Our Saviour's Lutheran Church
Thief River Falls, MN
November 8, 2017
Martin Luther:The Man Who Rediscovered God and Changed the World
Review by Pr. Steve Mundfrom
Martin Luther: The Man Who Rediscovered God and Changed the World (Viking, 2017) by Eric Metaxas sets out to make a bold statement about the life of Martin Luther. As the title indicates, Metaxas sees the impact of Luther’s life and theology extending beyond his religious influence and into the larger world—an influence he repeatedly underscores. Eric Metaxas writes as an American evangelical, and his book is notable for the way he makes Luther’s life meaningful and accessible to those readers. At almost 450 pages, it is a fairly detailed biography of the great Reformer, spending its larger share on his early and middle life, and moving more quickly over the later years. I found the book to be both interesting reading and an accurate account of Luther’s life.
Having read many biographies of Luther, I found this one particularly interesting for two reasons. First, Metaxas has great sympathy for almost all of Luther’s theological positions. Many Luther biographies are written by scholars with a modern, even secular, worldview. They almost choke on his confidence in the Word of God, his belief in spirits and demons, and on the depth of his religious experience—often writing about his Anfechtung (Luther’s deep trouble of conscience over his sin) with unbelieving distance. Eric Metaxas’ handling of these is quite refreshing. His own comments affirm without apology or hesitation Luther’s belief in the inerrancy of Scripture and his saving trust in the Christ of the Gospel. There is more here than academic interest in the Reformation. Here is a biography of Luther from one who really seems to get it.
A second point of interest for American readers is the frequent reference to Luther’s influence on our own political history. Metaxas sees Luther’s stand for truth at Worms as a significant step in the development of the Western respect for freedom of conscience. Since Luther, the use of force in religious matters has been steadily waning and the growth of religious freedom has steadily progressed. This clearly lays a foundation for what has become the practice of religious freedom in America. While Luther was never a revolutionary in the political sense, his desire to be judged simply by the Word of God was a revolutionary development that continues to shape world history.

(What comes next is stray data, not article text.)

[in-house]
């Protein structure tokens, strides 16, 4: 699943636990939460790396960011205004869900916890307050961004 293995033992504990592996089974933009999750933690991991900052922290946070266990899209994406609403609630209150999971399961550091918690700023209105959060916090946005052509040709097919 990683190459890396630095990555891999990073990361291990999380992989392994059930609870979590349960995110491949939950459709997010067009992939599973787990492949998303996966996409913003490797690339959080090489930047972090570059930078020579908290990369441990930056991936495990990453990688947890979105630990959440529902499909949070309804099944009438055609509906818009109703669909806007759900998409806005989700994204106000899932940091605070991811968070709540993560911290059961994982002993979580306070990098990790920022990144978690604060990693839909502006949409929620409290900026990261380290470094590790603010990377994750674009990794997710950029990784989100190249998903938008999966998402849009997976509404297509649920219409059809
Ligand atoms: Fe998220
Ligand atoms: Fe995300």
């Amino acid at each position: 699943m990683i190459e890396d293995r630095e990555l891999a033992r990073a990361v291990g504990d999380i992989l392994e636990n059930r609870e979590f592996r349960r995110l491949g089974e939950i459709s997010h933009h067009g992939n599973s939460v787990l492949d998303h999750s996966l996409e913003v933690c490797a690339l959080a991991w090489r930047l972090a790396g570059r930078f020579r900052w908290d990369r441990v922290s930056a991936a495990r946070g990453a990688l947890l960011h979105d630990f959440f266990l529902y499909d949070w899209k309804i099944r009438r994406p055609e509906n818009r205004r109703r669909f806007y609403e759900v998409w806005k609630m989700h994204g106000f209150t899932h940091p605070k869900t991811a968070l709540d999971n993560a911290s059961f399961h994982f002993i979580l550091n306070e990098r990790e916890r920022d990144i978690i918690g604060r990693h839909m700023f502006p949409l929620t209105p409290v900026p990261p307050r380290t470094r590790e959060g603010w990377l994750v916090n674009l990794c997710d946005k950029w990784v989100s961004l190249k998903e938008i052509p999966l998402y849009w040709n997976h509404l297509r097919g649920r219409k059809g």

This book has a good mixture of biographical material and explanation of Luther’s thought and teachings. One aspect of Metaxas’ treatment of Luther that I found quite interesting was his appreciation for what he calls Luther’s “incarnational” theology. Luther had no trouble finding spiritual significance in the everyday aspects of life. Jesus was incarnate as God-in-the-flesh in this world to participate fully in its joys and sorrows, its filth and trouble. In so doing, as Luther indeed believed and taught, Christ sanctified our whole existence. From the everyday chores of the home and family, to the sexual union in marriage, to the cultivating of God’s green earth, Luther embraced all of these earthy tasks, and many others, with faith in Christ and confidence that he was serving Christ in all of it. This particular aspect of Luther’s thought is wonderfully helpful since popular Christianity tends to over-spiritualize our lives and focus the Christian life primarily on those things which are overtly spiritual.
If you decide to read this book, let me warn you about two things. First, I don’t think that Metaxas does a good enough job explaining the indulgence controversy over which the Reformation began. He does not make it clear, at least in his early comments, that the practice of indulgences in Luther’s day had the sole purpose of mitigating the temporal (that is, non-eternal) consequences of sin. Medieval Catholic theology limited the value of indulgences to time out of purgatory, not to eternal salvation from sin (which was achieved through baptism). It is true that the popular preachers in Luther’s day often confused the benefits of indulgences, but it was quite clear in the theology of the day. Metaxas could have been clearer on this point. A second warning: Metaxas quotes some of Luther’s more vulgar comments and allows them to be translated into correspondingly vulgar English. This would not be necessary and may be a minor thing to some, but maybe not.